“All In Together” campaign champions female empowerment

Maddie Liotta, Staff Writer

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Are women not nearly as involved in the political sector as they should be? This was the question Courtney Emerson posed when leading a discussion about women empowerment in the context of both political and societal realms on March 31.

Emerson is the co-founder and chief operating officer of the “All In Together” campaign, which attempts to rectify the problems established by the lack of female voters in the country. As a non-partisan organization, its intent is to amplify women’s voices in politics.

Emerson opened the discussion by providing a few statistics: women are earning undergraduate degrees at higher rates than men in all fields, including in STEM areas of study. The percent of female breadwinners has been steadily increasing, and women participate more in elections than men do. In the last election, for example, 10 million more females than males voted, according to Emerson. Yet, the United States is ranked 54th in the world for female empowerment, a statistic some may find startling when considering the ideals of equality and fairness that serve as the foundation of the country.

While transitioning the discussion into an open dialogue, Emerson asked students to share their opinions on how to bring about societal change and why women might not be as involved with politics as they should be. She also gave more statistics about women’s involvement in certain sectors: 40 percent of women work for charities, where they comprise the majority. In politics, 28 percent of men are likely to run for office, compared to just 15 percent of women.

Emerson also said that 51 percent of women believe they will never be qualified to run for office in the future, though they are more likely to receive an undergraduate degree than men are.

“Society trains women from a young age to believe that they are better suited for other professions, and to leave politics to the men,” Emerson said.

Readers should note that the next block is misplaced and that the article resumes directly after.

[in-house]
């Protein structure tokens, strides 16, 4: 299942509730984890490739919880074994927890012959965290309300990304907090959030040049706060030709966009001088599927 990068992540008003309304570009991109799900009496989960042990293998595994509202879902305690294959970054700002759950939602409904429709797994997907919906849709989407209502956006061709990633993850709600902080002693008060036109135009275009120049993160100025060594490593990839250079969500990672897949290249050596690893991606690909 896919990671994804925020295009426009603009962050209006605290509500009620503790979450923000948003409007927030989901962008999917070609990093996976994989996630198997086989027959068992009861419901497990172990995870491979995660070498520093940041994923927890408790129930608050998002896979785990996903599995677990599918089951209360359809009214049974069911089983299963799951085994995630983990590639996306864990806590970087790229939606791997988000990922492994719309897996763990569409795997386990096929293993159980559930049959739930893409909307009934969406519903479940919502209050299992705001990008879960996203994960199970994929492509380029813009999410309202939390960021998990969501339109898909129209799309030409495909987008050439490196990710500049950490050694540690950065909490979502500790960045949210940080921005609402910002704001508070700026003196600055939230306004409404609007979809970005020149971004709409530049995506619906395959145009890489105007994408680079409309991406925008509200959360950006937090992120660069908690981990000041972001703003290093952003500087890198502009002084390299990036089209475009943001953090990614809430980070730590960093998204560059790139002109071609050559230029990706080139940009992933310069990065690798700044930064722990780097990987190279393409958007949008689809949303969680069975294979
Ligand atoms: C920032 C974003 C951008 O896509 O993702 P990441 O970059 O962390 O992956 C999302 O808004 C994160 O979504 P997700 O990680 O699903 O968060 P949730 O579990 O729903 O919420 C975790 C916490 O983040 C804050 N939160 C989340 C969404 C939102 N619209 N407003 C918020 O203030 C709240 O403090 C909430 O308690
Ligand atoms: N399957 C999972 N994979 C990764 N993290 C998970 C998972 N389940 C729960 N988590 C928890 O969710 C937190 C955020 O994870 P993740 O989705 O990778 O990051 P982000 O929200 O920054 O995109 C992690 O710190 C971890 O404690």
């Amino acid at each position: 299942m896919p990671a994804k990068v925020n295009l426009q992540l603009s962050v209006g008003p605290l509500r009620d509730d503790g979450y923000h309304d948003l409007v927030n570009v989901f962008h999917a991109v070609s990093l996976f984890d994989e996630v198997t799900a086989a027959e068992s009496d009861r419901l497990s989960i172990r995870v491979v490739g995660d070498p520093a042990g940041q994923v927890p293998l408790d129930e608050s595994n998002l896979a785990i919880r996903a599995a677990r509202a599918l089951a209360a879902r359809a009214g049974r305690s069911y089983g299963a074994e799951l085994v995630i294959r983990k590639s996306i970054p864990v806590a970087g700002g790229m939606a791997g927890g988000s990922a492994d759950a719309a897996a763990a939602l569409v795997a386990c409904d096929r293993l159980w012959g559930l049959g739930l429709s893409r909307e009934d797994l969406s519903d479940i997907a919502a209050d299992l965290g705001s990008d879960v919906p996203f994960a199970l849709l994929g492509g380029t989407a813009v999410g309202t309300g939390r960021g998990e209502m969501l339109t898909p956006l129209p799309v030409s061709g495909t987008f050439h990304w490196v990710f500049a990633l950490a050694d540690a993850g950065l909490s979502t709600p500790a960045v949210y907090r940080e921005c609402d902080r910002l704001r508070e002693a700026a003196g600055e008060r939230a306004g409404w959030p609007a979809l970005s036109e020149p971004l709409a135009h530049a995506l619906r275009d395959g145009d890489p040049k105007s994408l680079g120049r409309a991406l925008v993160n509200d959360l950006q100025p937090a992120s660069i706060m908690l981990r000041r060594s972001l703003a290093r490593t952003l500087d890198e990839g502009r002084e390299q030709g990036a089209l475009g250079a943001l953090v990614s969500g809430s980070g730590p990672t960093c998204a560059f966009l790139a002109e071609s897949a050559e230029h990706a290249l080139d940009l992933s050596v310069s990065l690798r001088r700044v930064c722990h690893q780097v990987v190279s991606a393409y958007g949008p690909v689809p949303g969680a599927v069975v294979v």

Additionally, Emerson outlined several methods for women to get in touch with their members of Congress: write to them, vote, donate, volunteer for a campaign, or join an activist group, among other activities.

“Women are likely to attend town hall meetings, but are less likely to speak up in said meetings,” Emerson said.

Public officials receive approximately two million more letters and phone calls from men than from women each year. Additionally, male writers constitute about 90 percent of op-ed submissions, while women are dwarfed at 10 percent.

Emerson also said that the reason most women between the ages of 18-25 choose not to vote is that they either feel uninformed or don’t have time to vote; their male counterparts do not share the same concerns.

“We need to put ourselves out there. We need to ensure that our perceived lack of information doesn’t influence decisions. Politicians need to know what matters to us so that they can make good decisions,” Emerson said.

In closing the talk, Emerson asserted that political conversations are necessary and that we should not shy away from them. She encouraged those in attendance to talk to individuals who actively disagree with our opinions, because that informs both individuals better about the opposing party’s beliefs. It also teaches people, while debating, not to use logical fallacies to further their talking points.

“People need to learn how to respectfully disagree with one another,” Emerson said.

Emerson was brought to campus through the combined efforts of Meghan Byrd ’16, Amanda Battle ’18, and Caitlin Maloney ’16 of Bucknell ATHENA, a club that promotes and advocates women empowerment and equality.

“I’d love to have a day where we focus on female empowerment in all sectors of leadership–government, business, all leadership positions. In society, women don’t feel like they deserve to be heard. I want Bucknell graduates to be empowered and to feel as if they deserve to be heard in society. Starting on campus with events like this and spreading awareness is going to bring a bigger presence to campus,” Battle said.

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